In another aspect, a piezoelectrically actuated device includes a body, a valve disposed within the body and an actuator for the valve, the actuator including a casing coupled with the body and a piezoelectric element disposed within the casing. The actuator further includes a multi-function spring applying a preloading force to the piezoelectric element. The multi-function spring includes a first segment having a piston configured to translate a motion of the piezoelectric element during operation of the actuator, a second segment having at least one flexural element and a third segment having a first set of threads. The first set of threads is engaged with a second set of threads of the actuator and maintains the second segment in a tension state which corresponds with the preloading force.
In still another aspect, a multi-function spring for a piezoelectric actuator includes a spring body having a first end, a second end, a length extending between the first end and the second end and a cavity extending between the first end and the second end which is configured to receive a piezoelectric element. The spring body further has a plurality of segments each comprising a portion of the length, including a first segment closing the cavity at the first end and including a piston configured to translate a motion of a piezoelectric element within the cavity during activation thereof. The spring body further includes a second segment which includes at least one flexural element and a third segment comprising a set of threads configured to engage with another set of threads of an associated piezoelectric actuator for stretching the second segment to preload a piezoelectric element within the cavity.
Spring 10 may have a one-piece spring body 11 with a length L and a width W which may be two or more times length L but will typically be less than about five times length L. Spring 10 may further include a plurality of segments 12, 14 and 16 each comprising a portion of length L. In other words, “segments” of spring 10 or of spring body 11 as described herein may be defined as portions thereof which are separated one from the other at imaginary planes which are perpendicular length L. In one embodiment, a first segment 12 comprises an end segment which adjoins a first terminal end 18 of spring 10, a second segment 14 comprises a middle segment which adjoins segment 12 and a third segment 16 comprises another end segment which adjoins segment 14 and also adjoins a second terminal end 20 of spring 10. Third segment 16 may include one or more flats 15 to enable holding spring body 11 during manufacturing and/or assembly. In one embodiment, at least two of, and typically all of, segments 12, 14 and 16 have equal widths. First segment 12 may include a piston 22 configured to translate a motion of a piezoelectric element positioned in spring 10 during activation of the piezoelectric element, in a manner further described herein. Piston 22 may have a thickness in a direction aligned with length L which is equal to or greater than about 1/20th length L in one embodiment. Referring briefly also to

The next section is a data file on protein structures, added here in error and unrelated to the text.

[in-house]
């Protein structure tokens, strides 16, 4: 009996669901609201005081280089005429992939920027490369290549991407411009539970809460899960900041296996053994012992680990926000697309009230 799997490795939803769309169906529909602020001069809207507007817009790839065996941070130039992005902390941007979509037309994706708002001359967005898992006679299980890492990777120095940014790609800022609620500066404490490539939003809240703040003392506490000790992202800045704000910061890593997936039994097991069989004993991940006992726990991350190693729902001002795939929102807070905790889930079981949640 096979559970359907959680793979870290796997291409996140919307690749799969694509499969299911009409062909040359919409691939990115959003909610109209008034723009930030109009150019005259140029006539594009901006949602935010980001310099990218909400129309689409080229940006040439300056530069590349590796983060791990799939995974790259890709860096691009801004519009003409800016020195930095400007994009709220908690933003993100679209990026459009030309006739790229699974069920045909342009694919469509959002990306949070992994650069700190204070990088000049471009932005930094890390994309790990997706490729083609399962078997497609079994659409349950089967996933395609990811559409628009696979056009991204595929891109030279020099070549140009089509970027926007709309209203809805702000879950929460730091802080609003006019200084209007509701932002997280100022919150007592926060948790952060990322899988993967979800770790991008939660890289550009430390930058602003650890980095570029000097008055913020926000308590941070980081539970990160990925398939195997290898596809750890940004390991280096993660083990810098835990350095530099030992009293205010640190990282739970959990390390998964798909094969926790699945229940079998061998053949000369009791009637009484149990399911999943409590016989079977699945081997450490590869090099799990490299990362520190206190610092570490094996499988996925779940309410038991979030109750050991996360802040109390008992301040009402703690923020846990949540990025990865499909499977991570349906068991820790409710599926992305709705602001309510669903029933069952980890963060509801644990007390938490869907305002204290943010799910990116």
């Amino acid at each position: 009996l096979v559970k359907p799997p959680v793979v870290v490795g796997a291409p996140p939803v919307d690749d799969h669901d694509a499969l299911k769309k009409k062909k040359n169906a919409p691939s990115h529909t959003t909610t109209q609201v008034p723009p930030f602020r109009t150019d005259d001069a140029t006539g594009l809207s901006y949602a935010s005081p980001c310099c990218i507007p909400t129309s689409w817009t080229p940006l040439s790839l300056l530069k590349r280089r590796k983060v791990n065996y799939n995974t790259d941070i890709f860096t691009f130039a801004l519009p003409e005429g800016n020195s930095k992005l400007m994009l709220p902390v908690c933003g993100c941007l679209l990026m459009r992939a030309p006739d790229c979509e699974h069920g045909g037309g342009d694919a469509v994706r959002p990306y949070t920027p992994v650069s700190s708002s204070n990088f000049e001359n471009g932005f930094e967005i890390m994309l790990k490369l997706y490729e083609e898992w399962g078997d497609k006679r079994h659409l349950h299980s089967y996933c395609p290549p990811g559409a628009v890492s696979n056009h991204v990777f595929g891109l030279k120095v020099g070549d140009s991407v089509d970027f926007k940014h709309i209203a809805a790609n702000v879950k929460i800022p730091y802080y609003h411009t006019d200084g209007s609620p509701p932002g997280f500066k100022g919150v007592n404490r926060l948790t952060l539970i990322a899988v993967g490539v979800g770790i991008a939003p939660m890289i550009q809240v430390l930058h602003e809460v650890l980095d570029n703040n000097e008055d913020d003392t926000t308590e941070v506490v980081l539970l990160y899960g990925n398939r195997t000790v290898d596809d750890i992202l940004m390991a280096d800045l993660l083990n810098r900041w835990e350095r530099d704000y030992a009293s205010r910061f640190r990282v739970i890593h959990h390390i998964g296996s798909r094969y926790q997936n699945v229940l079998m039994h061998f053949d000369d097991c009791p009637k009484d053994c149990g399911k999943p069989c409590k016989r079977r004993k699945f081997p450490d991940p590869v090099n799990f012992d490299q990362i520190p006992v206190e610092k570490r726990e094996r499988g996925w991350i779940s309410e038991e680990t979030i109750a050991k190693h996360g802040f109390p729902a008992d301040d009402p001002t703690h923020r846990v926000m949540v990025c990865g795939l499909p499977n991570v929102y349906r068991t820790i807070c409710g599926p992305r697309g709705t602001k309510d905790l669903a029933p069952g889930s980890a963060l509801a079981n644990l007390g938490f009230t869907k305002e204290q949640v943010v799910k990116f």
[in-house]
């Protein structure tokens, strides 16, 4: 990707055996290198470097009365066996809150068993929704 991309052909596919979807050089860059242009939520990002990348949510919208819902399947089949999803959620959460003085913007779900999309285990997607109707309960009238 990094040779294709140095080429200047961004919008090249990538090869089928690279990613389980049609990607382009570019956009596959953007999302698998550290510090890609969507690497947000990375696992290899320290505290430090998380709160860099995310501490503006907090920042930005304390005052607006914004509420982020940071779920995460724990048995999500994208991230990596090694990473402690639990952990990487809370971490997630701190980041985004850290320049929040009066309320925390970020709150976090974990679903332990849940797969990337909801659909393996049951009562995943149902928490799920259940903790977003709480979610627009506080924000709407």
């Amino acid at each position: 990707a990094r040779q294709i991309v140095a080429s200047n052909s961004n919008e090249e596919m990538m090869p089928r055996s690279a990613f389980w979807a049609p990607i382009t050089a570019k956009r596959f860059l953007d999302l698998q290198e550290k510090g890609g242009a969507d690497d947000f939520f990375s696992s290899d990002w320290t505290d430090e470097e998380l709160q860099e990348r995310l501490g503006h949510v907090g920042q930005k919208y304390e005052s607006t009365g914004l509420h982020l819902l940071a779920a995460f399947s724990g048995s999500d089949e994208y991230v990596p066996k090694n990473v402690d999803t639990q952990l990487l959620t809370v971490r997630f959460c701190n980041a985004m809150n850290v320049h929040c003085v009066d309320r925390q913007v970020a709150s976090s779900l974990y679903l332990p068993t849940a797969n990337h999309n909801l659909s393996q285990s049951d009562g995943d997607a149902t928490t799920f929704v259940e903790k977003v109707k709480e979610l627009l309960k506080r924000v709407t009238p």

Turning now to
A bore 113 may also be formed in third segment 116 which connects with cavity 137. In one embodiment, a set of threads 143 comprising internal threads may be located in bore 137. Threads 143 are configured to engage with a second set of threads (not shown in
It will be recalled that each of springs 10 and 110 is considered a multi-function spring. As described above, each of springs 10, 110 includes a piston 22, 122 which can translate a motion of a piezoelectric element within cavity 37, 137 during operation of an associated actuator. Translating motion of a piezoelectric element is a first function performed by spring 10, 110, in particular performed by first segment 12, 112 in the illustrated embodiments. A second function is application of a preloading force on the subject piezoelectric element. Second segment 14, 114 performs this second function. A third function is actually setting and/or enabling adjustment of the preloading force via interaction of threads 43, 143 with a second set of threads to stretch second segment 14, 114, as further described herein. This strategy contrasts with earlier designs where separate components were necessary to perform these and other functions attendant to actuator assembly and operation. By integrating various features and functions into a single piece, spring 10, 110, relatively fewer parts may be used and actuator and associated device assembly made faster, easier and more reliable than in earlier strategies.